The American Institute of CPAs’ (AICPA) Employee Benefit Plans Expert Panel and the AICPA Employee Benefit Plan Audit Quality Center Executive Committee have been engaged in efforts during the past year to raise awareness among Financial Accounting Standards Board (FASB) members and staff about the uniqueness of employee benefit plan financial statements, including their purpose, users and preparers.
The chairs of the Expert Panel and the Executive Committee have met with FASB representatives to discuss the specialized nature of employee benefit plans and how FASB can best incorporate the consideration of employee benefit plans into its standard-setting process. As a result of this meeting, the Expert Panel and Executive Committee presented an educational session to FASB staff to help them better understand the nature of plans, the purpose and users of plan financial statements, and some of the related reporting challenges under existing GAAP.
In addition, the Expert Panel recently provided the FASB with a 26-page discussion memorandum that identifies areas in current accounting affecting employee benefit plans that are conflicting, redundant, irrelevant, or incomplete due to the specialized characteristics of plans. The discussion memorandum is intended to provide observations about difficulties encountered in practice with current plan accounting and does not suggest possible resolutions. The memorandum groups the issues into two categories (A and B) based on relevance, “operationality,” and prevalence.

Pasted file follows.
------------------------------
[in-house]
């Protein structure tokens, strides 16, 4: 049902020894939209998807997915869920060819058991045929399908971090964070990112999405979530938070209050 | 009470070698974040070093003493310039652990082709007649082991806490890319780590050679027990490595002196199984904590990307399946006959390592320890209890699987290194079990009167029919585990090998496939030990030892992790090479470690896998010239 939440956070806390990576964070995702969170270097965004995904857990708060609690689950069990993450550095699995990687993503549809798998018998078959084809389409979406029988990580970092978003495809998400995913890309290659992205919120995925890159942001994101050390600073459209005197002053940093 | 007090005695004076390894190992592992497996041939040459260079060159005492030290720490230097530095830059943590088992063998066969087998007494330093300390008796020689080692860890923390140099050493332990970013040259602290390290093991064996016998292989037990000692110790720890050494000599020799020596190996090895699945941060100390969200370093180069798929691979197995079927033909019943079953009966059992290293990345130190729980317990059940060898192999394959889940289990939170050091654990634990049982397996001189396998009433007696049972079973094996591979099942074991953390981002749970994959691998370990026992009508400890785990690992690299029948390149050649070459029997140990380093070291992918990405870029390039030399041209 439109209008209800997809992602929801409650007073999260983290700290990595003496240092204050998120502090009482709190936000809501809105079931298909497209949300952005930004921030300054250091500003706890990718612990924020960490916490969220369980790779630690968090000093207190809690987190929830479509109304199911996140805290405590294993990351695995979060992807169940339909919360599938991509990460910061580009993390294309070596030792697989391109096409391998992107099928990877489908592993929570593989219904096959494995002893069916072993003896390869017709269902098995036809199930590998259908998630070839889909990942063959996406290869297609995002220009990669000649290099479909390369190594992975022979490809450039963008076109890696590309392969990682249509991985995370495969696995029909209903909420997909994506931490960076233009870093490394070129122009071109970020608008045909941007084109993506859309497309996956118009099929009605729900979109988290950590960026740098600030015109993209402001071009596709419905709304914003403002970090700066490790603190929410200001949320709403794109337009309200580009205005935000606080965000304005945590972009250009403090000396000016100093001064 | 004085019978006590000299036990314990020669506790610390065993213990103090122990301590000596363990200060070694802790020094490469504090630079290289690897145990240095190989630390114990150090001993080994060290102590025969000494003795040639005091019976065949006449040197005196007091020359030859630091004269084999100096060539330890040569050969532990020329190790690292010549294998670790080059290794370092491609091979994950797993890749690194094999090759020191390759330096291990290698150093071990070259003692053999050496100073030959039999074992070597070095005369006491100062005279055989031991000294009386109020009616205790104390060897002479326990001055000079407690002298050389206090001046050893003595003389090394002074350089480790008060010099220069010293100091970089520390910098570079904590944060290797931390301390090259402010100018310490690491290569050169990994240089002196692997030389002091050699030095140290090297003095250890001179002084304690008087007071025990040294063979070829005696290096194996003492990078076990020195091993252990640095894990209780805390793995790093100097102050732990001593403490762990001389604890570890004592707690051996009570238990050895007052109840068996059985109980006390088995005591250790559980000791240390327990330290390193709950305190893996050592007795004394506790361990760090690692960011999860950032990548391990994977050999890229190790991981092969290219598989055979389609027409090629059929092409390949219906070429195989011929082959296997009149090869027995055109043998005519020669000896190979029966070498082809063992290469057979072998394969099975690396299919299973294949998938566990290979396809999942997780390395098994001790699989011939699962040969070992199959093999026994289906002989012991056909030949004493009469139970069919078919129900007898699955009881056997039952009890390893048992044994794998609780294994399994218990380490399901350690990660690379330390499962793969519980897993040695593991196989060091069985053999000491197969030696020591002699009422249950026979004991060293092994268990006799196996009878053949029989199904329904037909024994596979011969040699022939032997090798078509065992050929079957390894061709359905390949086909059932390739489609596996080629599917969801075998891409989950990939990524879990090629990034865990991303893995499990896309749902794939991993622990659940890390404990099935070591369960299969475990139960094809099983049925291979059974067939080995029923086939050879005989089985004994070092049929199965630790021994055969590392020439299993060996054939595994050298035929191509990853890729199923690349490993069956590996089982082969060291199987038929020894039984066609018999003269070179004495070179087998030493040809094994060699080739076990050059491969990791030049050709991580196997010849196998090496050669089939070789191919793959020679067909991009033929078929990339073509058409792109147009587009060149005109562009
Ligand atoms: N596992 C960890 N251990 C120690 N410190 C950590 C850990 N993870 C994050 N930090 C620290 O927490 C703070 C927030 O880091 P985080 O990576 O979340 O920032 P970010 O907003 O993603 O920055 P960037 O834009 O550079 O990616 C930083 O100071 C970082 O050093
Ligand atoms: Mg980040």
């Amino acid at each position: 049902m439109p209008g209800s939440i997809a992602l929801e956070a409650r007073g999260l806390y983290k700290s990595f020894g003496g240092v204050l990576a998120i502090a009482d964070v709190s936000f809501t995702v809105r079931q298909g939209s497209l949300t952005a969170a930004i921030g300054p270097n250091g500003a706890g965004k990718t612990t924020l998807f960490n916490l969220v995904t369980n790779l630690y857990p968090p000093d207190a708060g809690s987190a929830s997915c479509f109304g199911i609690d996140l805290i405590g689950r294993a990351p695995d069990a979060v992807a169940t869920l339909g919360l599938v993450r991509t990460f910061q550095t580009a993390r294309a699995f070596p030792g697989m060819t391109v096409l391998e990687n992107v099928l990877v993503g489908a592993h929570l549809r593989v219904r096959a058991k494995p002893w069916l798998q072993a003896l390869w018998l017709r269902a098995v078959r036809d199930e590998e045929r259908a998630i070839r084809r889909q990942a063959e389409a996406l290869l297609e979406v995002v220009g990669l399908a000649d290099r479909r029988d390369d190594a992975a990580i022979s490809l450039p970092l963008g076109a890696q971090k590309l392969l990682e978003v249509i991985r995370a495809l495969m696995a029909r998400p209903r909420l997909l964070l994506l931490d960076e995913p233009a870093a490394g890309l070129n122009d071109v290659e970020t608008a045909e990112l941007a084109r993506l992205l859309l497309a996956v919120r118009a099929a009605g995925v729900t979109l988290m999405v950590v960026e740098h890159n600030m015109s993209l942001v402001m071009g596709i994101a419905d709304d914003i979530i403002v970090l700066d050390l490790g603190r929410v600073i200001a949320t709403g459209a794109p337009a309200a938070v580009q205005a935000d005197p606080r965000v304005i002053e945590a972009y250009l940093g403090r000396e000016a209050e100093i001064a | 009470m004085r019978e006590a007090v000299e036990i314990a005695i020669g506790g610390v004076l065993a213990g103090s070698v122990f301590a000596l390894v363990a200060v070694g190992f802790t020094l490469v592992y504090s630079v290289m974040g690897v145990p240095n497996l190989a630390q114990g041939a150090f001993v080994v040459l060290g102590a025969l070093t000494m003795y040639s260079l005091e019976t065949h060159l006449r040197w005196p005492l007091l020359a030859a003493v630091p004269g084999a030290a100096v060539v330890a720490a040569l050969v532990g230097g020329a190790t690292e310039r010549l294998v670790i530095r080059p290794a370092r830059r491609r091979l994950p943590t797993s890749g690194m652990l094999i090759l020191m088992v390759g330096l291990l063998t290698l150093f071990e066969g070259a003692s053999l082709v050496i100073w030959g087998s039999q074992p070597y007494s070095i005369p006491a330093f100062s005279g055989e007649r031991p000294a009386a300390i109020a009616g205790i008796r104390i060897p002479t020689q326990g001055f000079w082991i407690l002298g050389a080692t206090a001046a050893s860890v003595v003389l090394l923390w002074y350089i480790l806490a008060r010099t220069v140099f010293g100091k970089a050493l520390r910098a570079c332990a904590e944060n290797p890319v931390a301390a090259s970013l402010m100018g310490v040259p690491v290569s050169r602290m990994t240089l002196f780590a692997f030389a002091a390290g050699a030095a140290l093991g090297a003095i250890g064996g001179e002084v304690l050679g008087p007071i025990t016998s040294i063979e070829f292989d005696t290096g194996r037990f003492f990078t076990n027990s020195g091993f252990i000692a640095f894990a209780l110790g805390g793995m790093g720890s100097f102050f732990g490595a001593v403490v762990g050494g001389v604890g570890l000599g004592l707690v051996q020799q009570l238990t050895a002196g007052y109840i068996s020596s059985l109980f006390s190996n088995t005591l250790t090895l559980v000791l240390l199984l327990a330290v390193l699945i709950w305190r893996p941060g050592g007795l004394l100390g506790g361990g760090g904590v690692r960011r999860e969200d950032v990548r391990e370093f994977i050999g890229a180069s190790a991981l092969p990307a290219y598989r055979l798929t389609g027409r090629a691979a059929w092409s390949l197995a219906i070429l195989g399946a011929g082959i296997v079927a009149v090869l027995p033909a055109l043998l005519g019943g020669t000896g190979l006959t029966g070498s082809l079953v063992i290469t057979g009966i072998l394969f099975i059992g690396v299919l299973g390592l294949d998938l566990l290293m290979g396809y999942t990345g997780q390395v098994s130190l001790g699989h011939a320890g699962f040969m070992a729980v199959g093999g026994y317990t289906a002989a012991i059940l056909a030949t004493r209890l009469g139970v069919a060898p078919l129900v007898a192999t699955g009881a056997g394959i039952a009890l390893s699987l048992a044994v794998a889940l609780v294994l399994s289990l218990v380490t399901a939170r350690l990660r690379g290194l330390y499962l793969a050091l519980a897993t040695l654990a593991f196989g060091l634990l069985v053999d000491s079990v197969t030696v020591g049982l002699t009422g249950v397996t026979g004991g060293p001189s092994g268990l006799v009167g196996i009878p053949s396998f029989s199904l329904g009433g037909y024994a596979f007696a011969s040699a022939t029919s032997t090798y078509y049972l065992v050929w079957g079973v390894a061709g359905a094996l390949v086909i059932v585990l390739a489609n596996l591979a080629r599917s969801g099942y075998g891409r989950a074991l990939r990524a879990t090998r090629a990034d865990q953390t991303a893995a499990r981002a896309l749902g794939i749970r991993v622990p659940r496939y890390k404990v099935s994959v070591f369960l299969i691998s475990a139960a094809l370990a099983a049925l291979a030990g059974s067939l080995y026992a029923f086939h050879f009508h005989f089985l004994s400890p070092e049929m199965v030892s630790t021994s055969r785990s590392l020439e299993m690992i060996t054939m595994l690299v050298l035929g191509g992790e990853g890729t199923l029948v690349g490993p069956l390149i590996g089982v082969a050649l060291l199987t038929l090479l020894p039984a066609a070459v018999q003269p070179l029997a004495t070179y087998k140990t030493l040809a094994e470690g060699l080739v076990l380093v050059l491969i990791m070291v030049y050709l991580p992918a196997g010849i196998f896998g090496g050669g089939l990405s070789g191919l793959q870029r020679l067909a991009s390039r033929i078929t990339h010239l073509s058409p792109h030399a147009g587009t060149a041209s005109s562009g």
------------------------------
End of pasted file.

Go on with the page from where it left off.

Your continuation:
Category A includes areas in current accounting affecting most employee benefit plans that are conflicting, redundant, irrelevant, or incomplete due to the specialized characteristics of plans. These areas are considered to be pressing topics that apply to most plans, and standard-setter action is requested.
Category B includes areas in accounting that are difficult to apply in practice due to the specialized characteristics of plans. These areas are considered to be important topics that apply to certain types of employee benefit plans (e.g., defined benefit pension plans, health and welfare plans, and employee stock ownership plans), and may need further standard-setter action.
Additionally, the discussion memorandum highlights those areas in accounting that were previously tailored to the unique nature of plans and have been subsequently overridden by more recent standards, and explores the need for plans to be considered their own class of entity due to the specialized characteristics of plans and the differential factors that highlight how plans differ from both private companies and public companies. Click here to read the entire discussion memorandum.